SPI Storm Studio software allows assembling the segments as sequences, so you are able to:

    • Re-use protocols segments within the same macro or in multiple macros;
    • Define protocol with a clock period resolution (up to 10 ns resolution);
    • Implement complex command involving data generation and sampling;
    • Carefully control how you communicate with your embedded system, or digital IC.

    Building up sequences with SPI Storm Studio

    Once you have defined your collection of commands (macros), you need to call them. You can build sequences of macros with the SPI Storm Studio built-in graphical ‘Program’ builder or use the provided C/C++ API.

    SPI Storm Studio’s graphical interface allows building sequences that call the macros defined in your library. When applicable, variable macro fields such as output data can be provided by simply entering a list of value in the GUI or by referencing an external file containing the values. Similarly, sampled input data is saved to a separate file.

    From the C/C++ API, you can run a program defined with the GUI or call each macro that you saved in your project file (.ssp). Each macro is defined with pointers to data structures, allowing direct output / input data processing without having to save to a file first.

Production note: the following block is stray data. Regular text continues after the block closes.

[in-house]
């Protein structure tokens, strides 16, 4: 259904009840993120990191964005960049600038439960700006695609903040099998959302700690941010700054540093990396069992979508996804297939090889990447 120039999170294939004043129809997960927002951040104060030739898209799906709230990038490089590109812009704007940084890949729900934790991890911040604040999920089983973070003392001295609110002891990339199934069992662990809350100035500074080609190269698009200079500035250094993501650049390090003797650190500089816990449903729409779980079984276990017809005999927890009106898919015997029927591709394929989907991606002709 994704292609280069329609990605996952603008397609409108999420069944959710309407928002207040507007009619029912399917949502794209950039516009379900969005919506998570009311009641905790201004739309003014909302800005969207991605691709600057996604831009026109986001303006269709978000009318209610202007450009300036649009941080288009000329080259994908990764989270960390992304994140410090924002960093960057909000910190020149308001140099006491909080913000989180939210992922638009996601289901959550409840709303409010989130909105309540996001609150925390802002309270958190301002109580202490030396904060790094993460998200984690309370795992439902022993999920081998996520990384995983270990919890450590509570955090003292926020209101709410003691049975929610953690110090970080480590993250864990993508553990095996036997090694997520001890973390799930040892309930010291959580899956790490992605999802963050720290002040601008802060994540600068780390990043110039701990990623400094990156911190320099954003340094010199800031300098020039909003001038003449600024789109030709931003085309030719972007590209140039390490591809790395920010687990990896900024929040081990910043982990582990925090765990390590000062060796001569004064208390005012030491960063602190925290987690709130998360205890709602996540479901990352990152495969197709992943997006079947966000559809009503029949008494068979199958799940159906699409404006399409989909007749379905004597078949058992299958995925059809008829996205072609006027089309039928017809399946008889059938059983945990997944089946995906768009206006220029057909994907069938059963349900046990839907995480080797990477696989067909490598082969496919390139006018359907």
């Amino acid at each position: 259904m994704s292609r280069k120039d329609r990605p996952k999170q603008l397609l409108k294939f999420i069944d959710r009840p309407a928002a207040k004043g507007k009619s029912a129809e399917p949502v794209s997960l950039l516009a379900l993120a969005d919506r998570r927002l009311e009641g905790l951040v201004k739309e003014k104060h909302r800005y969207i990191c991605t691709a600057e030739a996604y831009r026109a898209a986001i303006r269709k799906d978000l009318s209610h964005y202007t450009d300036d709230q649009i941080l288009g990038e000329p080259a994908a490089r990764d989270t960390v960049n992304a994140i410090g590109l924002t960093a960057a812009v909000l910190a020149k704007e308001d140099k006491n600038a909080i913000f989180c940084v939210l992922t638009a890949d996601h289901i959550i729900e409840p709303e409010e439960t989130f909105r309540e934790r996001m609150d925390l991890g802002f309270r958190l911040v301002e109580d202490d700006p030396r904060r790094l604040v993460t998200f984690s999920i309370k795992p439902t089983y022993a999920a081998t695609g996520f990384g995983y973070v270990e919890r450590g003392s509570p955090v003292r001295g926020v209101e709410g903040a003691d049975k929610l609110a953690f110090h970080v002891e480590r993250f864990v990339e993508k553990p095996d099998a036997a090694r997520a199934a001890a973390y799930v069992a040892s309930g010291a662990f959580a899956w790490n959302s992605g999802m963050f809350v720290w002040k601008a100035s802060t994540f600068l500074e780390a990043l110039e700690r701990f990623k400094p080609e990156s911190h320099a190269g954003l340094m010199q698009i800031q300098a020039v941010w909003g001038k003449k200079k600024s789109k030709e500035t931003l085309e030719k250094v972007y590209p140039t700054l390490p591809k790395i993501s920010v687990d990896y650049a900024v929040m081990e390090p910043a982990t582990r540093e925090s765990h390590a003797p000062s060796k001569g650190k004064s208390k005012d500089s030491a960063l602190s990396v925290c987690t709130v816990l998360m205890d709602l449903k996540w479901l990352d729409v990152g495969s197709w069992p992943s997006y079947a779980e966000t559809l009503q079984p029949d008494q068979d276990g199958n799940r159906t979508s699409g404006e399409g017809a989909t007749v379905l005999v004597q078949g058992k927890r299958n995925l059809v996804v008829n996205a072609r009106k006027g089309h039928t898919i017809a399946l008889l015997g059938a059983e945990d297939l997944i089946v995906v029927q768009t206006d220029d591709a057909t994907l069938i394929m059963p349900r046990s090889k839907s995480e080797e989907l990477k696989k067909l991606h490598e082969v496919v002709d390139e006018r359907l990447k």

Did you know?

    In addition to the serial interface, you have a 8-bit GPO (General-purpose output) to generate arbitrary digital patterns. GPO patterns can be synchronized with the serial interface. Digital patterns are defined as segments and macros. They can be sourced from an external file or entered in the GUI directly.

    Program example


    Running program & Retrieving data with SPI Storm Studio

    Once macros and program are defined, you can execute it and send commands over the physical serial bus. During this step, the SPI Storm device will actually generate clock and the binary data information required on each line and sample the digital lines when requested by the corresponding macros.

    Sampled information is collected by the device and transmitted over to your software environment (C/C++ through the API or GUI) and stored into output files.

    Did you know?

    The program executed by SPI Storm is compiled on the PC and buffered into SPI Storm’s memory. Unless you change global parameters such as clock frequency and phase or I/O characteristics, there will be no latency between your accesses. In other words, if your slave requires a recovery time between accesses, you need to include it in the protocol that you define.

    SPI Storm Run tab